Eran Scaerf

Galerie Elisabeth Kaufmann

Eran Schaerf’s work seems slick at first, but its formal basis in the design aesthetic of lifestyle magazines belies a dense network of themes and combinations of media that render it less rapidly consumed than much current art. “Index of Distances,” the title of his recent exhibition, suggests both the plural nature of the world we live in and an artistic attempt to measure and comprehend the gaps between different spheres. Fashion shoots jostle with sepia photographs of city streets, media reports lapse into fictive accounts, and rules concerning a competition for urban planning in Berlin are juxtaposed with a drawing from Art Spiegelman’s Maus and a ’60s lighting advertisement. The work denies us a definitive frame of reference—either visually or conceptually—leaving us suspended in the spaces between signifiers. Ultimately it is about the search for meaning itself, and Schaerf’s talent lies in making the potential associations compelling enough for us to want to be engaged in that cognitive process.

Private Ad, 2002, was the toughest work in the exhibition. Displayed on the inside window against blinds closed to the street, five posters exploiting varying graphic styles were connected through their different perspectives on military activity. A photograph of three masked men was accompanied by the caption “People should find the hunted man likeable. We also want to avoid suddenly having everyone run around in camouflage pants.” Another poster describing Israeli boys disguised as Palestinian women blends reality and fiction, West Bank politics and media cynicism. The throwaway comment in its text that the boys could equally well be posing for photographs as soldiers leaves the viewer stranded between black humor and the unreliability of reportage.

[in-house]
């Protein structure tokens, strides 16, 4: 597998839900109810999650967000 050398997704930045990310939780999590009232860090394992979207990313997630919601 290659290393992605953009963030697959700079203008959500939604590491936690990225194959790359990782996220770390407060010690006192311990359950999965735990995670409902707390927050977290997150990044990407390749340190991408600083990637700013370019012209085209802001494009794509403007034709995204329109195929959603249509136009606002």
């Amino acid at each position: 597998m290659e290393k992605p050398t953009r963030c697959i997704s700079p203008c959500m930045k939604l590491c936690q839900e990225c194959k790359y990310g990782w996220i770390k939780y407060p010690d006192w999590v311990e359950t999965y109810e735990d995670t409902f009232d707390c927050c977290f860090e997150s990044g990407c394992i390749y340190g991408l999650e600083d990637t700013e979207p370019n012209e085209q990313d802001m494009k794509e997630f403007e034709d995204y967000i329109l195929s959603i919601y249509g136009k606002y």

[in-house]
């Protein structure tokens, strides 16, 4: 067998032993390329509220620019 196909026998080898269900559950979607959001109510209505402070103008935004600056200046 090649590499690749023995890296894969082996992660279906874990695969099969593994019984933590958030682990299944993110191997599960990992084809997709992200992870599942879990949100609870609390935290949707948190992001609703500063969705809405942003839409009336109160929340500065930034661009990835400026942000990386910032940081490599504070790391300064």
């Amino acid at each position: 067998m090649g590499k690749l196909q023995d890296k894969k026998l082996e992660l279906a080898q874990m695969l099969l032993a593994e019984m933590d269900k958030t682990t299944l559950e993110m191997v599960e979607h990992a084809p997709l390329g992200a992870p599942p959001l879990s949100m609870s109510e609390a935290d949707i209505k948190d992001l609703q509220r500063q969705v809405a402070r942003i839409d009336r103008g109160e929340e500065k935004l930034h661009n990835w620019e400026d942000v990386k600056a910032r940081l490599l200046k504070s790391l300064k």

Installed opposite Private Ad, Portable Sky, 2003, combined a blue voile curtain with a silent video entitled Record: I Love You, 1999, shown on a monitor. Depicting a couple dancing, the video was made by an upturned camera in the man’s hand that recorded the performers’ reflections in circular mirrors on two drop ceilings. The contrast between the gentle lyricism of Portable Sky and the aggressiveness of Private Ad is typical of the material and thematic layering that characterizes Schaerf’s exhibitions as well as the internal structure of individual pieces.

The most prominent work in the exhibition was Migrants & Variants, 2002, sixteen digital photographs grouped into sets of four, which record two of Schaerf’s slide installations. In them, material taken from the English fashion magazine Line—shots of models, archival photographs of Stockholm, fragments of text, and the peppering of green “design effect” stripes and numerals—was projected onto white curtains. The photographs layer and collage details of the projected material with images of the dense spatial environment they originally created.

In working only with appropriated photographs and text, transferring these to new contexts and recycling the material both within and between works, Schaerf draws attention to the way society is overburdened with constantly replaceable images. The manipulation that lies at the heart of his practice—of sources, the gallery space, and the viewer—is ultimately, however, an inclusive strategy, balancing dead ends with freewheeling associations, our ability to see beyond the intended message with our willingness to invent our own stories from the material.

Felicity Lunn